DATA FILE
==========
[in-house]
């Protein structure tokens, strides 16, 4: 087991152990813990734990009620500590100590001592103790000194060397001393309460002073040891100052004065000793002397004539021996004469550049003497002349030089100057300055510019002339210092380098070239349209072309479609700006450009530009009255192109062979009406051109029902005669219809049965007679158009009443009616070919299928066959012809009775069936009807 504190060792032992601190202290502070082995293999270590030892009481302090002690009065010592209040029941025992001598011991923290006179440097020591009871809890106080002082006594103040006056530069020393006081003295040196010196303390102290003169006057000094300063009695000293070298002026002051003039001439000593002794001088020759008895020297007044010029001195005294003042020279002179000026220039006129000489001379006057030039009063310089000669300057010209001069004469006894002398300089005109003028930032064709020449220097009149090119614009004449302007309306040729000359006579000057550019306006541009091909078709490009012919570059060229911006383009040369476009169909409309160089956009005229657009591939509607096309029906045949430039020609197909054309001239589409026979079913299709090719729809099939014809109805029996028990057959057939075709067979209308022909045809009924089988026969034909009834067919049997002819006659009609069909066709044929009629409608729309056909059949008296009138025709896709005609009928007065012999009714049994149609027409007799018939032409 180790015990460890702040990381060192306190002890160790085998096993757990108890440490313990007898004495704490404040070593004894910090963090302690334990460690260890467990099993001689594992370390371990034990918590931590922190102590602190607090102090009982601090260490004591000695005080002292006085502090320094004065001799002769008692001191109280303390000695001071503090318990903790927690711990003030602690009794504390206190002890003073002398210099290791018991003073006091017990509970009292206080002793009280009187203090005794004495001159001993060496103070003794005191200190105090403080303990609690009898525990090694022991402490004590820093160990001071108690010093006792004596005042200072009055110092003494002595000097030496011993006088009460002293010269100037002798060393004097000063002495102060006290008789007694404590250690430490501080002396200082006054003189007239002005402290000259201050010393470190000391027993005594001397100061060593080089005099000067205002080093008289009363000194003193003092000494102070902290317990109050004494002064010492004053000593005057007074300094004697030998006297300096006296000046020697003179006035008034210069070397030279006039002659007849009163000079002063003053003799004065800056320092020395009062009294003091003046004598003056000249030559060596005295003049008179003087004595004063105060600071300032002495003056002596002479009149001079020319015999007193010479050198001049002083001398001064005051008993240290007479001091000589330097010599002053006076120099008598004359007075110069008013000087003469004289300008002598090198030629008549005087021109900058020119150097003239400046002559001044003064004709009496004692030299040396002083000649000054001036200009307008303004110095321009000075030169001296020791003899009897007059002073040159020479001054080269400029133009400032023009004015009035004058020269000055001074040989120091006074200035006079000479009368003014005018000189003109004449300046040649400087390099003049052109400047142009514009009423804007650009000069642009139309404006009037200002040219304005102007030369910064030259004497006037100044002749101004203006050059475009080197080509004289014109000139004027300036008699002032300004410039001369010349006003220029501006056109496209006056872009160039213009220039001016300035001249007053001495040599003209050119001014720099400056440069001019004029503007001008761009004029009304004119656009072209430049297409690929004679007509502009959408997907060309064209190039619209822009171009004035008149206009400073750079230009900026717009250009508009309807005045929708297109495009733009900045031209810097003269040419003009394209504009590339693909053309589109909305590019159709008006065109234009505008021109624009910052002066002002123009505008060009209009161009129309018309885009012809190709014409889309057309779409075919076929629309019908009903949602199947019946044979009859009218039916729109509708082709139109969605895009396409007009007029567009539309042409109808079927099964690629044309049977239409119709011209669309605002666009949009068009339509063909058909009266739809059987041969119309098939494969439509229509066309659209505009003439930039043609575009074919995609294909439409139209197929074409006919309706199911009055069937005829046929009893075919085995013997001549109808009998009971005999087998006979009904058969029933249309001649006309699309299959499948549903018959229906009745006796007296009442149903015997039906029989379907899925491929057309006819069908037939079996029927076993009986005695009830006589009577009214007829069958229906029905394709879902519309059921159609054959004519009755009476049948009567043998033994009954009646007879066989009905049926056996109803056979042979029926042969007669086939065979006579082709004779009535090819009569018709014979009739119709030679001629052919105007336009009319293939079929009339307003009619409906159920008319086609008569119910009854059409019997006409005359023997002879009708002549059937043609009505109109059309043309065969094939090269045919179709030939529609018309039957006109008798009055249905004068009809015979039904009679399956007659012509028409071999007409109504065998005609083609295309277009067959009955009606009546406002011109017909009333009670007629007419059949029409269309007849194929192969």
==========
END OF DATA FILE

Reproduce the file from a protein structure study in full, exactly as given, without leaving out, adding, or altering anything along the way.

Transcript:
[in-house]
């Protein structure tokens, strides 16, 4: 087991152990813990734990009620500590100590001592103790000194060397001393309460002073040891100052004065000793002397004539021996004469550049003497002349030089100057300055510019002339210092380098070239349209072309479609700006450009530009009255192109062979009406051109029902005669219809049965007679158009009443009616070919299928066959012809009775069936009807 504190060792032992601190202290502070082995293999270590030892009481302090002690009065010592209040029941025992001598011991923290006179440097020591009871809890106080002082006594103040006056530069020393006081003295040196010196303390102290003169006057000094300063009695000293070298002026002051003039001439000593002794001088020759008895020297007044010029001195005294003042020279002179000026220039006129000489001379006057030039009063310089000669300057010209001069004469006894002398300089005109003028930032064709020449220097009149090119614009004449302007309306040729000359006579000057550019306006541009091909078709490009012919570059060229911006383009040369476009169909409309160089956009005229657009591939509607096309029906045949430039020609197909054309001239589409026979079913299709090719729809099939014809109805029996028990057959057939075709067979209308022909045809009924089988026969034909009834067919049997002819006659009609069909066709044929009629409608729309056909059949008296009138025709896709005609009928007065012999009714049994149609027409007799018939032409 180790015990460890702040990381060192306190002890160790085998096993757990108890440490313990007898004495704490404040070593004894910090963090302690334990460690260890467990099993001689594992370390371990034990918590931590922190102590602190607090102090009982601090260490004591000695005080002292006085502090320094004065001799002769008692001191109280303390000695001071503090318990903790927690711990003030602690009794504390206190002890003073002398210099290791018991003073006091017990509970009292206080002793009280009187203090005794004495001159001993060496103070003794005191200190105090403080303990609690009898525990090694022991402490004590820093160990001071108690010093006792004596005042200072009055110092003494002595000097030496011993006088009460002293010269100037002798060393004097000063002495102060006290008789007694404590250690430490501080002396200082006054003189007239002005402290000259201050010393470190000391027993005594001397100061060593080089005099000067205002080093008289009363000194003193003092000494102070902290317990109050004494002064010492004053000593005057007074300094004697030998006297300096006296000046020697003179006035008034210069070397030279006039002659007849009163000079002063003053003799004065800056320092020395009062009294003091003046004598003056000249030559060596005295003049008179003087004595004063105060600071300032002495003056002596002479009149001079020319015999007193010479050198001049002083001398001064005051008993240290007479001091000589330097010599002053006076120099008598004359007075110069008013000087003469004289300008002598090198030629008549005087021109900058020119150097003239400046002559001044003064004709009496004692030299040396002083000649000054001036200009307008303004110095321009000075030169001296020791003899009897007059002073040159020479001054080269400029133009400032023009004015009035004058020269000055001074040989120091006074200035006079000479009368003014005018000189003109004449300046040649400087390099003049052109400047142009514009009423804007650009000069642009139309404006009037200002040219304005102007030369910064030259004497006037100044002749101004203006050059475009080197080509004289014109000139004027300036008699002032300004410039001369010349006003220029501006056109496209006056872009160039213009220039001016300035001249007053001495040599003209050119001014720099400056440069001019004029503007001008761009004029009304004119656009072209430049297409690929004679007509502009959408997907060309064209190039619209822009171009004035008149206009400073750079230009900026717009250009508009309807005045929708297109495009733009900045031209810097003269040419003009394209504009590339693909053309589109909305590019159709008006065109234009505008021109624009910052002066002002123009505008060009209009161009129309018309885009012809190709014409889309057309779409075919076929629309019908009903949602199947019946044979009859009218039916729109509708082709139109969605895009396409007009007029567009539309042409109808079927099964690629044309049977239409119709011209669309605002666009949009068009339509063909058909009266739809059987041969119309098939494969439509229509066309659209505009003439930039043609575009074919995609294909439409139209197929074409006919309706199911009055069937005829046929009893075919085995013997001549109808009998009971005999087998006979009904058969029933249309001649006309699309299959499948549903018959229906009745006796007296009442149903015997039906029989379907899925491929057309006819069908037939079996029927076993009986005695009830006589009577009214007829069958229906029905394709879902519309059921159609054959004519009755009476049948009567043998033994009954009646007879066989009905049926056996109803056979042979029926042969007669086939065979006579082709004779009535090819009569018709014979009739119709030679001629052919105007336009009319293939079929009339307003009619409906159920008319086609008569119910009854059409019997006409005359023997002879009708002549059937043609009505109109059309043309065969094939090269045919179709030939529609018309039957006109008798009055249905004068009809015979039904009679399956007659012509028409071999007409109504065998005609083609295309277009067959009955009606009546406002011109017909009333009670007629007419059949029409269309007849194929192969």